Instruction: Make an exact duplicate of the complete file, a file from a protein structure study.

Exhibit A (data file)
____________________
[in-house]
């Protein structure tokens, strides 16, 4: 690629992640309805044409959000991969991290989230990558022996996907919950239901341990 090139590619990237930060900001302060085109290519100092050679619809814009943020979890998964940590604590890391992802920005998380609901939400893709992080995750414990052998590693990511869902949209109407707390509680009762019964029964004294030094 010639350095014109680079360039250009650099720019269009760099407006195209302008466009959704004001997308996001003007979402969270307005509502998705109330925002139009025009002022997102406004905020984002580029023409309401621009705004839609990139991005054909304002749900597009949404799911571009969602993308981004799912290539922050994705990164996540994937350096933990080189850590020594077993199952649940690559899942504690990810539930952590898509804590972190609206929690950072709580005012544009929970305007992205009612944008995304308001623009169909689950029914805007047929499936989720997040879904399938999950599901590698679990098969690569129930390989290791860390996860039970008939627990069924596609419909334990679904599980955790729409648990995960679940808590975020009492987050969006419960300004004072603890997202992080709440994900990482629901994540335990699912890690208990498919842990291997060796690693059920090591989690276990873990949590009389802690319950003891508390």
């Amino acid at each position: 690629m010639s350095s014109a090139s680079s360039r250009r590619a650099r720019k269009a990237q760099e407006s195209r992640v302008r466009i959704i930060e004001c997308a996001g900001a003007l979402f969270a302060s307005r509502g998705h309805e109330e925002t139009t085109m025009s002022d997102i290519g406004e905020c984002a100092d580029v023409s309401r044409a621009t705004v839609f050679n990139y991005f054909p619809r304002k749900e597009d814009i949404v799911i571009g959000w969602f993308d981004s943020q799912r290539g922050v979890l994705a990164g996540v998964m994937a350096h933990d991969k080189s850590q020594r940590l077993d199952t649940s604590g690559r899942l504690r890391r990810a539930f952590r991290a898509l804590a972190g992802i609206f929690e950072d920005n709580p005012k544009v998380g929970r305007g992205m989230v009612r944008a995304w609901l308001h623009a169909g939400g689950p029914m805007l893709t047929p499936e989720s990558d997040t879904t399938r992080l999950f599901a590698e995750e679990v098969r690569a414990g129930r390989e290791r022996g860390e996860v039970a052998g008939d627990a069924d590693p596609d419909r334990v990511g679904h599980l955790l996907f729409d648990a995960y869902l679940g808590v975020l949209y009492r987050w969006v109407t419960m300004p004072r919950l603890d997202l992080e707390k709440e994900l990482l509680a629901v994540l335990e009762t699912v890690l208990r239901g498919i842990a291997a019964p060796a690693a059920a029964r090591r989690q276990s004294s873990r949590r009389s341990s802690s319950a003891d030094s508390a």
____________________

[in-house]
């Protein structure tokens, strides 16, 4: 690629992640309805044409959000991969991290989230990558022996996907919950239901341990 090139590619990237930060900001302060085109290519100092050679619809814009943020979890998964940590604590890391992802920005998380609901939400893709992080995750414990052998590693990511869902949209109407707390509680009762019964029964004294030094 010639350095014109680079360039250009650099720019269009760099407006195209302008466009959704004001997308996001003007979402969270307005509502998705109330925002139009025009002022997102406004905020984002580029023409309401621009705004839609990139991005054909304002749900597009949404799911571009969602993308981004799912290539922050994705990164996540994937350096933990080189850590020594077993199952649940690559899942504690990810539930952590898509804590972190609206929690950072709580005012544009929970305007992205009612944008995304308001623009169909689950029914805007047929499936989720997040879904399938999950599901590698679990098969690569129930390989290791860390996860039970008939627990069924596609419909334990679904599980955790729409648990995960679940808590975020009492987050969006419960300004004072603890997202992080709440994900990482629901994540335990699912890690208990498919842990291997060796690693059920090591989690276990873990949590009389802690319950003891508390």
């Amino acid at each position: 690629m010639s350095s014109a090139s680079s360039r250009r590619a650099r720019k269009a990237q760099e407006s195209r992640v302008r466009i959704i930060e004001c997308a996001g900001a003007l979402f969270a302060s307005r509502g998705h309805e109330e925002t139009t085109m025009s002022d997102i290519g406004e905020c984002a100092d580029v023409s309401r044409a621009t705004v839609f050679n990139y991005f054909p619809r304002k749900e597009d814009i949404v799911i571009g959000w969602f993308d981004s943020q799912r290539g922050v979890l994705a990164g996540v998964m994937a350096h933990d991969k080189s850590q020594r940590l077993d199952t649940s604590g690559r899942l504690r890391r990810a539930f952590r991290a898509l804590a972190g992802i609206f929690e950072d920005n709580p005012k544009v998380g929970r305007g992205m989230v009612r944008a995304w609901l308001h623009a169909g939400g689950p029914m805007l893709t047929p499936e989720s990558d997040t879904t399938r992080l999950f599901a590698e995750e679990v098969r690569a414990g129930r390989e290791r022996g860390e996860v039970a052998g008939d627990a069924d590693p596609d419909r334990v990511g679904h599980l955790l996907f729409d648990a995960y869902l679940g808590v975020l949209y009492r987050w969006v109407t419960m300004p004072r919950l603890d997202l992080e707390k709440e994900l990482l509680a629901v994540l335990e009762t699912v890690l208990r239901g498919i842990a291997a019964p060796a690693a059920a029964r090591r989690q276990s004294s873990r949590r009389s341990s802690s319950a003891d030094s508390a």